The Good Old Days
Ah, the Good Old Days! Back before the hurly-burly of modern life, people sat on their front porches sipping lemonade and socializing with their neighbors. Things were much better! Here are a few news items illustrating how good things were back then, all from a single column of the Chicago Tribune of August 13, 1880 (adjacent to the baseball report: Providence beat Chicago the day before, 6-4).
Cincinnati, O., Aug. 12.–Democratic threats of driving the negroes out of Indiana are being put into execution in at least three counties. Early yesterday morning a band of masked Ku-Klux attacked the house of an inoffensive negro named Joshua Mack, one mile from Columbus, Ind., broke open the door and windows, and dragged him from his bed, declaring with vile oaths that they would hang him, and that they intended to “clean out all the G-d d–d niggers in the county before the election.” They ransacked the house for arms, and found none, and finally agreed to let Mack go, on condition that he would immediately leave. After they had gone some distance, he followed them to the road, where others of the party were in waiting, when all mounted their horses and rode away. Soon after the house of Mr. Walker, who has the farm rented on which the negro lives, was stoned, the party yelling, cursing, and threatening for a considerable time. Near Bluffton and Shelbyville similar attempts at intimidation have been made.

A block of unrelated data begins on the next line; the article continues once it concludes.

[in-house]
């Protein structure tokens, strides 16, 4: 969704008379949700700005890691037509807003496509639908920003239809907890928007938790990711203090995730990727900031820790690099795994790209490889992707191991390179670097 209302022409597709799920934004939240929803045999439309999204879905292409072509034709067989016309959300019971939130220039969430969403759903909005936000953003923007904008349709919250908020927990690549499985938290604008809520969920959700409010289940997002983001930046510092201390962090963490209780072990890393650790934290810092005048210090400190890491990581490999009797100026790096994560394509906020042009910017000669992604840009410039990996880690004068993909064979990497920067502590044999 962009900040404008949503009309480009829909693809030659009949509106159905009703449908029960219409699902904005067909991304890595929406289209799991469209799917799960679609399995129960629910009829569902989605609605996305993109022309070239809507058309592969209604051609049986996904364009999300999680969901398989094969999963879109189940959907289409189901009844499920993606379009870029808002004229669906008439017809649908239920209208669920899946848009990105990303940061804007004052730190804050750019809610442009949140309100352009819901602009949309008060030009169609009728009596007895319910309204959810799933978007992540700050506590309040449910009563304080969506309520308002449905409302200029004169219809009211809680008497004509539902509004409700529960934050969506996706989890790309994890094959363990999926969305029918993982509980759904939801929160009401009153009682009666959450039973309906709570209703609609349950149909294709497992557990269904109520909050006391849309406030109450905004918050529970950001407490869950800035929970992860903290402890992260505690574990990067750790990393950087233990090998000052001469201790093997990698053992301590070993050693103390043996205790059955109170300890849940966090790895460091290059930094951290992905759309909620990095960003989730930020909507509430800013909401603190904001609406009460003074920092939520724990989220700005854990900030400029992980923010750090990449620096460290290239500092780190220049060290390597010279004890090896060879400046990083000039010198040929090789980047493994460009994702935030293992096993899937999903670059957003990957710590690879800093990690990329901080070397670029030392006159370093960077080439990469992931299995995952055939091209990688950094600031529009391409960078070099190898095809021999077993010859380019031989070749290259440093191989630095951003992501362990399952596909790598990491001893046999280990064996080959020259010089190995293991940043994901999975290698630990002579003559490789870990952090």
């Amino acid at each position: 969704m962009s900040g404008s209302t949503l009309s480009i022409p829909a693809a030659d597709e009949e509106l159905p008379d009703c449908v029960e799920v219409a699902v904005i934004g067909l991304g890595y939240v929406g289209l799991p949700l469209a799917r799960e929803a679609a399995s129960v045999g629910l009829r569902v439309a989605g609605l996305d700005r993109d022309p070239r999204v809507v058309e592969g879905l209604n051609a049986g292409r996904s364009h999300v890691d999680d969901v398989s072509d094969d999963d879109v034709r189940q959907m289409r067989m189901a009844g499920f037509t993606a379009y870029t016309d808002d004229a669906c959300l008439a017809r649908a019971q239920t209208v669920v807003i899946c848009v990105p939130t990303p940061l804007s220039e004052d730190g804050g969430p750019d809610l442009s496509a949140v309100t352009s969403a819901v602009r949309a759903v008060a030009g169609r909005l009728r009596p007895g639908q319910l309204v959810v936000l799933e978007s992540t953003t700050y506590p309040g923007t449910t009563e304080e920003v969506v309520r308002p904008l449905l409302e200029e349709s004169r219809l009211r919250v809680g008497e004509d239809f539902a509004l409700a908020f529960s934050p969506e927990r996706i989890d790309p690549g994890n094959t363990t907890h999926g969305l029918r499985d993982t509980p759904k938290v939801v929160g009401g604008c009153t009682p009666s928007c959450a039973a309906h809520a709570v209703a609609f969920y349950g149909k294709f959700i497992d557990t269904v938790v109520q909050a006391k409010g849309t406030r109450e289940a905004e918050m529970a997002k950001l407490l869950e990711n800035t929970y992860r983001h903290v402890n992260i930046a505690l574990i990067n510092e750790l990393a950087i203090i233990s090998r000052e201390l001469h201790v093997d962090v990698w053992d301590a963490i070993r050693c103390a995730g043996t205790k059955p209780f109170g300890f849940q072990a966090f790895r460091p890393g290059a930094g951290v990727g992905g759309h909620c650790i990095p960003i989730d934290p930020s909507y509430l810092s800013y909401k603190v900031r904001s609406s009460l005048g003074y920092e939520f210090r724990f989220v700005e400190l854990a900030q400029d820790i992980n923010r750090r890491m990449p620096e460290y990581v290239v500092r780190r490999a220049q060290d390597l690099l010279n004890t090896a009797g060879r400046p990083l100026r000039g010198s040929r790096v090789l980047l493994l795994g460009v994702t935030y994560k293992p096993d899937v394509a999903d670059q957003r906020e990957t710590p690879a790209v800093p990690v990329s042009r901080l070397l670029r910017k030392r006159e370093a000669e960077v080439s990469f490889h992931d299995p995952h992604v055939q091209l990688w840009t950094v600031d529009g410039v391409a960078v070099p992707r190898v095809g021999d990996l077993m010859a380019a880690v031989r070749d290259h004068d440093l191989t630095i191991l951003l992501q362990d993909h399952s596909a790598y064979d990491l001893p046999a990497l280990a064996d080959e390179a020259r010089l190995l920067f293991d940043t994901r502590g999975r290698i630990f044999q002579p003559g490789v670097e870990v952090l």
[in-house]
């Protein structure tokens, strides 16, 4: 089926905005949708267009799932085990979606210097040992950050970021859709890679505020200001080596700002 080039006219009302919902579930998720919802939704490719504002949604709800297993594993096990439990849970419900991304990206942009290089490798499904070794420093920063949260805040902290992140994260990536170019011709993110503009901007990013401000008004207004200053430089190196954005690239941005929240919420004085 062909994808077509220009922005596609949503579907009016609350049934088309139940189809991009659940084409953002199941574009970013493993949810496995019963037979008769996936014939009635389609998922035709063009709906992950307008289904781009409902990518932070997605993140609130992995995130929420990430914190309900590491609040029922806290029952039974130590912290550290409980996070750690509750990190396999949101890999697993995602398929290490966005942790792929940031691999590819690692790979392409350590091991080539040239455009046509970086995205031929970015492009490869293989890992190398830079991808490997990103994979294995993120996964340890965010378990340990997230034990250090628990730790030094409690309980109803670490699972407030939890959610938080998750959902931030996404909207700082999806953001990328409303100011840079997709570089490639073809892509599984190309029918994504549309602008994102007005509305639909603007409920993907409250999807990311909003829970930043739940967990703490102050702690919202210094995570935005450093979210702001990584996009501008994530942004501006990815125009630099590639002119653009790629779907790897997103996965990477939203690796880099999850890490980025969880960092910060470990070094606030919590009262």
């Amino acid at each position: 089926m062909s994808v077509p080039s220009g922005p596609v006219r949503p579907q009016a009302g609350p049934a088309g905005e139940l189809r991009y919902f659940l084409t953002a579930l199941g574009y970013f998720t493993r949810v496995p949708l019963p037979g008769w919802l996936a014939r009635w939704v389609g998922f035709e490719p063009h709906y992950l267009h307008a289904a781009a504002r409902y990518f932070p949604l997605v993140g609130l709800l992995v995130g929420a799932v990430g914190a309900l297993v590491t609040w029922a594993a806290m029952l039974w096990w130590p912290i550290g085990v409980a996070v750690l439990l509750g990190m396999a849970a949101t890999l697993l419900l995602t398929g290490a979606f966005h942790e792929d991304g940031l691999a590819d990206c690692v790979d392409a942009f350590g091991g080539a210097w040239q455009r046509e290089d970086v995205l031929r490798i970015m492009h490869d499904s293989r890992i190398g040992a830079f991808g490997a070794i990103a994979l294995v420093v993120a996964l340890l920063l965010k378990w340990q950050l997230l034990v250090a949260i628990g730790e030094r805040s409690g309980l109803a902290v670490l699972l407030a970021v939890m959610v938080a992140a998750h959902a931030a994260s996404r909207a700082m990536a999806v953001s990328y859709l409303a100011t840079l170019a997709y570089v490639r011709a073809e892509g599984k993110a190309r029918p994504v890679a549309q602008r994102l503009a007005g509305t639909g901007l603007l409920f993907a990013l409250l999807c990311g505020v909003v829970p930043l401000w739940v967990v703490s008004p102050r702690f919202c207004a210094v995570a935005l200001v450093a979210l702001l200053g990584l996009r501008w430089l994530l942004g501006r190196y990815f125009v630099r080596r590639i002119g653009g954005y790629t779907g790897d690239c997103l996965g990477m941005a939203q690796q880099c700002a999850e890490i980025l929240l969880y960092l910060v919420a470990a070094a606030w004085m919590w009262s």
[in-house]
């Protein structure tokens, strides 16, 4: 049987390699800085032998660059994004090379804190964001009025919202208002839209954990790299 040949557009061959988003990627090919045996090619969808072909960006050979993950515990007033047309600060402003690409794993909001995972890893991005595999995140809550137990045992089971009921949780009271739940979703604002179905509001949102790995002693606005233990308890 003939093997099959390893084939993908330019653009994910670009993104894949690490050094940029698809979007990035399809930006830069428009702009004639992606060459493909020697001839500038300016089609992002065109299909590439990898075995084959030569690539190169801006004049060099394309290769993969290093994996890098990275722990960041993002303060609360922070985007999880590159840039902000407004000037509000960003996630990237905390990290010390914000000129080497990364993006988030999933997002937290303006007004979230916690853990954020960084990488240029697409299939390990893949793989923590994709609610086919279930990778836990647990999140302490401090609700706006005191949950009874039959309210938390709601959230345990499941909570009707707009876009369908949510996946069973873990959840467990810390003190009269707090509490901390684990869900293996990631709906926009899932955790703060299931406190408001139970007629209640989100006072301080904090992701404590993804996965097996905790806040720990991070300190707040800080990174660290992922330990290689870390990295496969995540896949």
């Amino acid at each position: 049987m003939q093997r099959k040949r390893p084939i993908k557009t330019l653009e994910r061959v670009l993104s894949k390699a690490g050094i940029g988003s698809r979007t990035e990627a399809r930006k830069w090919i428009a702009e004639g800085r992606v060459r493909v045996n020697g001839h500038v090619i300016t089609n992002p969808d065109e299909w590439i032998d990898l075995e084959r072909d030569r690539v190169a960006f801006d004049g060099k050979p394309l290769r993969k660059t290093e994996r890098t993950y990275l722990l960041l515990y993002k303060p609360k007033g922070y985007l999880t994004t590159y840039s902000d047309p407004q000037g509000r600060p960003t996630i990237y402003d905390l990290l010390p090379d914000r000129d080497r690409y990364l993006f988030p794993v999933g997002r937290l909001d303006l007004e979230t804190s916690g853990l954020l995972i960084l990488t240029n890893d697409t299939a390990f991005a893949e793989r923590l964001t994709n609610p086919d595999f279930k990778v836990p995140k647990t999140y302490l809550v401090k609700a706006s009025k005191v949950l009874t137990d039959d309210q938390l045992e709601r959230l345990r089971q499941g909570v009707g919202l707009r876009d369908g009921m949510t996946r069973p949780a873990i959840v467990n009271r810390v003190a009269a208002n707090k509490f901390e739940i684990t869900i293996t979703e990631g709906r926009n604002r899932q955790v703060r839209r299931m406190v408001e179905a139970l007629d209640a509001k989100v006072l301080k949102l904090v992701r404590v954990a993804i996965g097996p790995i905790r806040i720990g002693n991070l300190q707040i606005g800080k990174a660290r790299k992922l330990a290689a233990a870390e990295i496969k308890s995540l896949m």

AN ELOPEMENT TRAGEDY
Raleigh, N.C., Aug. 12.–Information has been received here of an elopement which ended in a terrible tragedy. For some time past Mr. Havelock Styles, a well-known young farmer, has been in love with Miss Ophelia Upchurch, daughter of Benjamin Upchurch, a well-to-do farmer of the same county. Mr. Upchurch refused to give his consent to their marriage. The young people, with the aid of Mr. Styles’ friend, Ethan Webster, eloped to Franklin County, where the marriage ceremony was performed. The father of the young lady was in close pursuit, although they did not know it, and just as the marriage ceremony had been finished, he rode up, armed with a double-barreled shot-gun. Taking in the situation at a glance, he fired the two barrels loaded with buckshot into Webster’s breast, and the unfortunate young man fell to the ground. The new-made husband fled to the woods, leaving the horrified bride to the care of the father, who at once took her home.
SHOT HIS SON-IN-LAW
New Albany Ind., Aug. 12.–In Lafayette Township, four miles northwest of this city, Roger Russell this evening shot his son-in-law, John Norma, with both barrels of a double-barreled shotgun. The load took effect in the face, tearing out both of Norman’s eyes and inflicting fatal wounds. A family difficulty led to the shooting. Russell is over 70 years old, and well respected. After the shooting he walked away, and has not yet been arrested. To-night Russell took morphine and strychnine with suicidal intent, and it is said by his physician that he will die. He bought the poison before doing the shooting.